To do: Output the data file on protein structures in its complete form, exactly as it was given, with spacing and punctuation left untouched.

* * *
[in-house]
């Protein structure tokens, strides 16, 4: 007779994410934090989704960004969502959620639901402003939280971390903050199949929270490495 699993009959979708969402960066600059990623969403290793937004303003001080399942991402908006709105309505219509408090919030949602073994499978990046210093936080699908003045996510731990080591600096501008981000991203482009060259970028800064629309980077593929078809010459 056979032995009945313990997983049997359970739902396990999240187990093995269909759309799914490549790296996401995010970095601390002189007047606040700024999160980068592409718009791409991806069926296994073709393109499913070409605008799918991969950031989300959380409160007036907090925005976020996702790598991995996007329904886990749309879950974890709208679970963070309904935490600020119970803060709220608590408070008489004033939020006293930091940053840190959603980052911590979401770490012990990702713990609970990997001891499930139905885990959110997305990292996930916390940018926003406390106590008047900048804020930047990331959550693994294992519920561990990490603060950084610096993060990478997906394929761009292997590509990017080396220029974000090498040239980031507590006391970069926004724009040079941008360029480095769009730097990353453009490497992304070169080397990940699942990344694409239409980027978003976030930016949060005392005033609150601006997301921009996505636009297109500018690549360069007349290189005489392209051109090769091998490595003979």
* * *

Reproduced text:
[in-house]
């Protein structure tokens, strides 16, 4: 007779994410934090989704960004969502959620639901402003939280971390903050199949929270490495 699993009959979708969402960066600059990623969403290793937004303003001080399942991402908006709105309505219509408090919030949602073994499978990046210093936080699908003045996510731990080591600096501008981000991203482009060259970028800064629309980077593929078809010459 056979032995009945313990997983049997359970739902396990999240187990093995269909759309799914490549790296996401995010970095601390002189007047606040700024999160980068592409718009791409991806069926296994073709393109499913070409605008799918991969950031989300959380409160007036907090925005976020996702790598991995996007329904886990749309879950974890709208679970963070309904935490600020119970803060709220608590408070008489004033939020006293930091940053840190959603980052911590979401770490012990990702713990609970990997001891499930139905885990959110997305990292996930916390940018926003406390106590008047900048804020930047990331959550693994294992519920561990990490603060950084610096993060990478997906394929761009292997590509990017080396220029974000090498040239980031507590006391970069926004724009040079941008360029480095769009730097990353453009490497992304070169080397990940699942990344694409239409980027978003976030930016949060005392005033609150601006997301921009996505636009297109500018690549360069007349290189005489392209051109090769091998490595003979």